What in the world: Gates makes the media rounds and Brazilian flash mobs

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Media captionEveryone has a different take on former Defence Secretary Robert Gates's memoir

A review of the best commentary on and around the world...

Today's must-read

A great deal of ink has been spilled over Defence Secretary Robert Gates's memoir, Duty.

It's been called "gossipy" and "ill tempered". He wrote it too late or too soon. He's tired of war or upset President Barack Obama didn't fight hard enough for Afghanistan.

To promote his book, Mr Gates has been doing the round of media outlets. He told BBC Radio 4 that a curtailed British military means the country can't be a "full partner" with the US. He said during an extensive interview with the television show Hardtalk that new Iran sanctions are a "serious mistake".

(You can watch the full interview on BBC World News on Thursday 16 January at 21:30 GMT)

The media

Can the New York Times' foreign coverage be trusted? - American media are too cozy with the US government, writes Salon's Patrick L Smith, and "are not yet capable of writing the truth about American conduct in global affairs".


A new era of relations with the US - Chinese Consul General in New York Sun Guoxiang writes that "as long as we treat each other on an equal footing, accommodate each other's core interests and major concerns, and manage our differences", the US and China "can enjoy a sound relationship and mutual development".


An education mismatch - Poor education and a lack of information are to blame for Italy's high youth unemployment rate, write the editors of Corriere della Sera.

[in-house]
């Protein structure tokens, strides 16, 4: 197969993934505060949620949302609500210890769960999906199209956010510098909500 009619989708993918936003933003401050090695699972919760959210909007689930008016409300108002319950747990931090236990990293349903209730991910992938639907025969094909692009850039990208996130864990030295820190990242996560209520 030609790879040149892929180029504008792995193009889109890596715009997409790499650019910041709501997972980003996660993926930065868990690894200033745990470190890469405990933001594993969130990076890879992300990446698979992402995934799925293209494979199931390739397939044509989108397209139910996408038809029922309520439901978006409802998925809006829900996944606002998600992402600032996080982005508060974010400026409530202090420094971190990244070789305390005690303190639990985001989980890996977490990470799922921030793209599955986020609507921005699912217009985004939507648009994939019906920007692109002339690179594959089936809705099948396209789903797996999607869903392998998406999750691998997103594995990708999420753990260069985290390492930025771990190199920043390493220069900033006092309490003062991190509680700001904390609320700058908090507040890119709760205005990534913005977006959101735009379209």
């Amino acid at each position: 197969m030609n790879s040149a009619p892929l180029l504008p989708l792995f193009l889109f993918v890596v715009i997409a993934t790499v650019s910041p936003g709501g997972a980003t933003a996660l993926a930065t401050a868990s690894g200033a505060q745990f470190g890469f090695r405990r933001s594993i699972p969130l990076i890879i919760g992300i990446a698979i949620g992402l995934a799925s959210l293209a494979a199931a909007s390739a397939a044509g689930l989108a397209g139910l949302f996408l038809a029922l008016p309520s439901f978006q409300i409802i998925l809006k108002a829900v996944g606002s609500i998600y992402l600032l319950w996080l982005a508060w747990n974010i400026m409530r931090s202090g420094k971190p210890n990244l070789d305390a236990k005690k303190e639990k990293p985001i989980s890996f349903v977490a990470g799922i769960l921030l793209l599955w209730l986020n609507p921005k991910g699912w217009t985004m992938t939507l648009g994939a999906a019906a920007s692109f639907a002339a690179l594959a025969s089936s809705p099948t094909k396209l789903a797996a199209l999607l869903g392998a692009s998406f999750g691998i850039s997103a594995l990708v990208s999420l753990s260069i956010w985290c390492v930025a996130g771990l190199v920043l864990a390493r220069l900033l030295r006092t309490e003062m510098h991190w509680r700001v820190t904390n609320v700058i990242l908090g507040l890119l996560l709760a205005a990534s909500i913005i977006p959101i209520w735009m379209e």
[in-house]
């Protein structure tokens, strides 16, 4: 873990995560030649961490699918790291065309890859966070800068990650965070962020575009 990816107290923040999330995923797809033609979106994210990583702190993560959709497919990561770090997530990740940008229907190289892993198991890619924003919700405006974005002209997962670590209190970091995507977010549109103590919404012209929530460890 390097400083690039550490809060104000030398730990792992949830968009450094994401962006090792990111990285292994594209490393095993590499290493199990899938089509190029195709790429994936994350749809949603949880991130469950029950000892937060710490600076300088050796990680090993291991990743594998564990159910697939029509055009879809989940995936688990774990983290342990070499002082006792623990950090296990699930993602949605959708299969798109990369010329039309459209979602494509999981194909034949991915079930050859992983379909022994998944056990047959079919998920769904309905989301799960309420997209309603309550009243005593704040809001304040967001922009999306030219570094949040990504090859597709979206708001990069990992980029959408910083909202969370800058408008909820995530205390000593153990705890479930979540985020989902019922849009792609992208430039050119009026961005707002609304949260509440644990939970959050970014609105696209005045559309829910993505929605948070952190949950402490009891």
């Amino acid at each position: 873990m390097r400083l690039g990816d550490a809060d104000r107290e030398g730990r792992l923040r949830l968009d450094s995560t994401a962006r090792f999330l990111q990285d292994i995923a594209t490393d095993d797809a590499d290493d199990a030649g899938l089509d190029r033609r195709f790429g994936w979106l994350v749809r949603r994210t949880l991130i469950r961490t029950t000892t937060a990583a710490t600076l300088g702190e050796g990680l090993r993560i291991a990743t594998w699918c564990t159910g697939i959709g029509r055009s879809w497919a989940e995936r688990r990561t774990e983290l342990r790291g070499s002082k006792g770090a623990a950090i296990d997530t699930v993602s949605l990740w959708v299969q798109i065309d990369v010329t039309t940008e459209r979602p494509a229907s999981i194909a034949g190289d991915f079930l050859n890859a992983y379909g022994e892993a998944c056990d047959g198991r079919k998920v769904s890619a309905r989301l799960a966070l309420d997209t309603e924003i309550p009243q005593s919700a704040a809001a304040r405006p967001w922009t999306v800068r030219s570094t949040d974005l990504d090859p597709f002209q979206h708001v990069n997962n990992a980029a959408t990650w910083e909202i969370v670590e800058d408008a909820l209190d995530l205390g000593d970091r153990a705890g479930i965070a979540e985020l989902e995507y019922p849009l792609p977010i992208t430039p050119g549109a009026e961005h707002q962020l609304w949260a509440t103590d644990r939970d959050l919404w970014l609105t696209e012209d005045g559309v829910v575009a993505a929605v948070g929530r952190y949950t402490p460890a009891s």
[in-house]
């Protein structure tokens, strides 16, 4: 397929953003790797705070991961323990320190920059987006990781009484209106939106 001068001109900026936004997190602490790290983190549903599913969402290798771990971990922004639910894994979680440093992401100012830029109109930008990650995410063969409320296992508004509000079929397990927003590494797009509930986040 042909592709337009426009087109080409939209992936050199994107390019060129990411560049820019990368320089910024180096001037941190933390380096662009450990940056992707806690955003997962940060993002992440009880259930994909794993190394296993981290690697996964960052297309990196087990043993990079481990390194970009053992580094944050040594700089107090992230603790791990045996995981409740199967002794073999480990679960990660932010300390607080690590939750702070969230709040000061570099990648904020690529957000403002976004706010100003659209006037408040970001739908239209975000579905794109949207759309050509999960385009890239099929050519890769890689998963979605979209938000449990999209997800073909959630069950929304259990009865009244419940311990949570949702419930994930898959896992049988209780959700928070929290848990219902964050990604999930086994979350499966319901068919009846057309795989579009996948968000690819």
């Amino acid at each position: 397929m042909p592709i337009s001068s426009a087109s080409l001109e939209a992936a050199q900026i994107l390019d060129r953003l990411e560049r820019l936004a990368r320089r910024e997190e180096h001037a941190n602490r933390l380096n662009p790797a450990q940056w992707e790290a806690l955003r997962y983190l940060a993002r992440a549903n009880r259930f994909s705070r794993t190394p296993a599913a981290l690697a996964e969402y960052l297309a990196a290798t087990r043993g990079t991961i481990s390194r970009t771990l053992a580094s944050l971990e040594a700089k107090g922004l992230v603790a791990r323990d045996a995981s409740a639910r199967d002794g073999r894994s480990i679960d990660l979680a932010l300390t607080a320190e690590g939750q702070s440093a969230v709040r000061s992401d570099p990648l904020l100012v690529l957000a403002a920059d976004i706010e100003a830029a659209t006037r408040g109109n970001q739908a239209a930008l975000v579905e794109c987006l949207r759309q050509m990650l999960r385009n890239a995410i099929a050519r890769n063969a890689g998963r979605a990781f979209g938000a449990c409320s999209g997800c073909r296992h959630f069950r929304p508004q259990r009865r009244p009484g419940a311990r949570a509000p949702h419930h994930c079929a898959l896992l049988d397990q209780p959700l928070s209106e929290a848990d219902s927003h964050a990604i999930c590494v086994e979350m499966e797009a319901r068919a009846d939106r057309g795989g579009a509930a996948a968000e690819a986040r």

Misinterpreting the referendum vote - Egyptian blogger Maged Atiya writes that just because the vote on amendments to the Egyptian constitution garnered 90% in favour doesn't mean the balloting was rigged.


Zero enrichment makes zero sense - Carnegie Endowment's George Perkovich writes that completely stopping Iran's nuclear program, even through military means, is an unattainable goal. The goal should be negotiated oversight.


Malls crack down on teenagers flash mobs - Vanessa Barbara writes about "rolezinho", where thousands of poor Brazilian teenagers organise on Facebook to meet at shopping centres. Malls are fighting back, she says, by harassing anyone who isn't old, "with whitish skin and richer looks".


Rolling back the welfare state - The Dutch "deserve an orange-hued salute for innovative reforms that governments worldwide might usefully emulate in the interest of maintaining a targeted, effective, and affordable safety net", writes economist Michael J Boskin.

BBC Monitoring's quote of the day

The international donor conference for Syrian refugees: "The so-called 'large-scale charity event', being held in Kuwait, is nothing more than a legalised collection of money for terrorist organisations fighting against Bashar Assad's regime." - Yevgeniy Shestakov in the Russian state-owned daily Rossiyskaya Gazeta

One more thing…

Give jury duty some love - Regent University Prof David M Wagner writes that the US founders believed in the importance of trial by jury, and so should we.

Have you found an interesting opinion piece about global issues that we missed? Share it with us via email at echochambers (at) bbc.co.uk.